How green are your yellow Easter tulips?

EU rules for calculating the footprint of ornamental plants.
Illustration Tulipa sylvestris from Flora Batava

The European ornamental horticulture sector wants to become sustainable but so far has not had a standard method of calculating its environmental footprint. It does now. ‘With FloriPEFCR, the sector has grown up.’

This Easter weekend there will be a vase full of tulips on many a table. But how sustainably are those flowers grown, actually? As a consumer you are often completely in the dark. Any grower can claim that a plant has been grown sustainably, and you have no idea how reliable that claim is, or whether one tulip is any greener than the next one. But last month, the European Commission approved FloriPEFCR, a standard set of calculation rules for the environmental impact of cut flowers and pot plants. If growers use it to calculate their footprint, the claims are reliable and easily comparable.

The calculation rules are the result of a collaboration between Wageningen Economic Research, Royal FloraHolland, branch organizations, environmental analysts and banks. WUR researcher Roline Broekma picked roses in the greenhouses of the Noordoostpolder area herself as a teenager. For three years now, she has been leading the project as an expert in life cycle assessment.

What is so special about FloriPEFCR?

‘Product Environmental Footprint Category Rules (PEFCRs) have to comply with European rules. For example, our consortium was only allowed to formulate the rules if at least 51 per cent of the market participated in the process. I am proud of the fact that we arrived at these rules in collaboration with so many stakeholders. With FloriPEFCR the sector has grown up: companies can no longer just use their own methods and make green claims – they follow a standard for the entire European market, so that you can compare the impact scores everywhere.’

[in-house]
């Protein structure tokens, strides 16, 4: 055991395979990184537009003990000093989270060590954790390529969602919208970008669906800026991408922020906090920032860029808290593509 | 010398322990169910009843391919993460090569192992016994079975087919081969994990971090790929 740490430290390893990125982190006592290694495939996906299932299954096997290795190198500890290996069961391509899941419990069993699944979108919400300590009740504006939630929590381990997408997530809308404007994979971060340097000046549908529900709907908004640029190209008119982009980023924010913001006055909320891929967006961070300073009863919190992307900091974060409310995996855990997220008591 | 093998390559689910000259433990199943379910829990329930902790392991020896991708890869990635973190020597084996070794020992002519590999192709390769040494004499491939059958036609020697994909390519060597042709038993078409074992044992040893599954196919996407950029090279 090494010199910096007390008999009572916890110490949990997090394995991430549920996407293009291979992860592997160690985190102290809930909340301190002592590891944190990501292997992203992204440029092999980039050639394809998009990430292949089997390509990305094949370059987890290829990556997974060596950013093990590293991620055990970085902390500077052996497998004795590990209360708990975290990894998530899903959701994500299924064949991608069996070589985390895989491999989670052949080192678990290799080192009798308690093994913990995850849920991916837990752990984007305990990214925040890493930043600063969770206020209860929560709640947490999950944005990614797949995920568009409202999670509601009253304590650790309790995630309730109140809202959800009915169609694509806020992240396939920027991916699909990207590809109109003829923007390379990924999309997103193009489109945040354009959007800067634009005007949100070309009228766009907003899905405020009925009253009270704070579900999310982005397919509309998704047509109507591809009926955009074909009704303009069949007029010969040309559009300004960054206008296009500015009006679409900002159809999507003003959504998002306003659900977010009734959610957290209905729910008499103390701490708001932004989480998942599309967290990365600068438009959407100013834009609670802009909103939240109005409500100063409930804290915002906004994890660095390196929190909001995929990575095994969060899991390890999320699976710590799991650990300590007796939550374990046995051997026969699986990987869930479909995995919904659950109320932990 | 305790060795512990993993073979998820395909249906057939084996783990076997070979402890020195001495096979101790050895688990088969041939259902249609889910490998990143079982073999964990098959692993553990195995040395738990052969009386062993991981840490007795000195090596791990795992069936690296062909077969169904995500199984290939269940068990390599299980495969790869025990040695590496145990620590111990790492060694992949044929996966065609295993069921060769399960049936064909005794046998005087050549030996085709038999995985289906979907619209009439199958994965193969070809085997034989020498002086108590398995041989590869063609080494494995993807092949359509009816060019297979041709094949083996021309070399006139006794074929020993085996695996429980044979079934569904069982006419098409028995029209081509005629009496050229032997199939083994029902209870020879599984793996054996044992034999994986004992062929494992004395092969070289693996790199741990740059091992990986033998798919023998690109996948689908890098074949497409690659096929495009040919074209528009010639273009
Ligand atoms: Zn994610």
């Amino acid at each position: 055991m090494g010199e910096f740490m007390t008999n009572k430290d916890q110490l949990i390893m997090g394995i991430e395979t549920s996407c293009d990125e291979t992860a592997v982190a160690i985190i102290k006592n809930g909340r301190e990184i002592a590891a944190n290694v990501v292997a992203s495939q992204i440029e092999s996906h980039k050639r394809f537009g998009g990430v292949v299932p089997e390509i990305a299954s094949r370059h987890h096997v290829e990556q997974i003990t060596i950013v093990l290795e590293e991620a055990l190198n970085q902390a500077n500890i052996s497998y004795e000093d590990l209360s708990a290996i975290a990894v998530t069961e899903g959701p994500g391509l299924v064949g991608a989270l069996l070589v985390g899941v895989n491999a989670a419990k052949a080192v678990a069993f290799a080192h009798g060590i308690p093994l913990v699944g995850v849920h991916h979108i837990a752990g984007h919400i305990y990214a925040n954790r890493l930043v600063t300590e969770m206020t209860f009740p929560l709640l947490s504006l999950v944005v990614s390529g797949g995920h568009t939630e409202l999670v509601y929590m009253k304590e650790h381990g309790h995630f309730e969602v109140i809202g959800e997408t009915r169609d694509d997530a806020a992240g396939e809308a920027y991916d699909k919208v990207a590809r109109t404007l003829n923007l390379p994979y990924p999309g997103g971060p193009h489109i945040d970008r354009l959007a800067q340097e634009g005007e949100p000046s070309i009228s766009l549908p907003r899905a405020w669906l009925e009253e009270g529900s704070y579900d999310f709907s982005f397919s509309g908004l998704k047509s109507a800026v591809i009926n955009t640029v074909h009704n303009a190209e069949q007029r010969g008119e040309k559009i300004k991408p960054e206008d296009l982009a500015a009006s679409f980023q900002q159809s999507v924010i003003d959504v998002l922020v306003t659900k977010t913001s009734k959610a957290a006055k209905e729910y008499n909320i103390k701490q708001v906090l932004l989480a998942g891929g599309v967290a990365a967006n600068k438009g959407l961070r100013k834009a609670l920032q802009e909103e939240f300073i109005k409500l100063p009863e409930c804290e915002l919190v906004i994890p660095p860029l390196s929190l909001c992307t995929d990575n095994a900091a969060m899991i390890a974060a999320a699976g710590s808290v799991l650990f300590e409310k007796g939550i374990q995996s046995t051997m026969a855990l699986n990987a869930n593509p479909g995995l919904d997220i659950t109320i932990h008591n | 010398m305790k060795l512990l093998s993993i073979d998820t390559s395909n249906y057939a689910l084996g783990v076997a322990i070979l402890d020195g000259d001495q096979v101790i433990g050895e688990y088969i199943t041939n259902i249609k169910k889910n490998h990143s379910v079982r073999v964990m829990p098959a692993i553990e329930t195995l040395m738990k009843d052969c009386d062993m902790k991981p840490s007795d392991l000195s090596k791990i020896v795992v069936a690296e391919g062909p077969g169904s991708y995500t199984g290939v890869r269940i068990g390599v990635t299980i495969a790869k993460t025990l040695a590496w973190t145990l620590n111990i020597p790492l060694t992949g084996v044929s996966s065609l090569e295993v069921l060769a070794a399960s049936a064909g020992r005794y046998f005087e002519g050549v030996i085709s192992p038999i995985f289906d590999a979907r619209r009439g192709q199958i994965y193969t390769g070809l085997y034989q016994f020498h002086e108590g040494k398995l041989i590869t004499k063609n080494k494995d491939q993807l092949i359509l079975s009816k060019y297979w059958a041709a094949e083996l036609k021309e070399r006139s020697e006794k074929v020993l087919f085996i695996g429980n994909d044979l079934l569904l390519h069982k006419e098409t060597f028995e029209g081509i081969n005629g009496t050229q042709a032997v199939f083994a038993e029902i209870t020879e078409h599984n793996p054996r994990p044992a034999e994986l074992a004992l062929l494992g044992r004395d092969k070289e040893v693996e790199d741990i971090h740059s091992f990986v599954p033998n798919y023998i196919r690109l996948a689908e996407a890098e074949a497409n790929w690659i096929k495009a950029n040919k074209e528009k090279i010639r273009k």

How do you keep the rules objective with so many commercial interests involved?

‘The EU’s procedure provides for that: you can’t operate in isolation. There were two interim rounds of consultation in which the calculation rules were made public. Everyone could comment on them and the consortium was obliged to respond to every comment. And three external reviewers assessed our reports. Finally, a technical council from the EU and a group of representatives from countries and NGOs checked everything and questioned us about our choices. In that regard, the product environmental footprint process is a big circus.’

What was the hardest part?

‘What they term metrology of the sector: you have to assign specific figures or formulae to each step in ornamental horticulture. Take the combined heat and power system in the greenhouses, for instance. It needs gas to heat the greenhouses, but some of the energy it generates supplies houses in the neighbourhood. We had to figure out how you factor that in.

With this standard for the European market, you can compare impact scores everywhere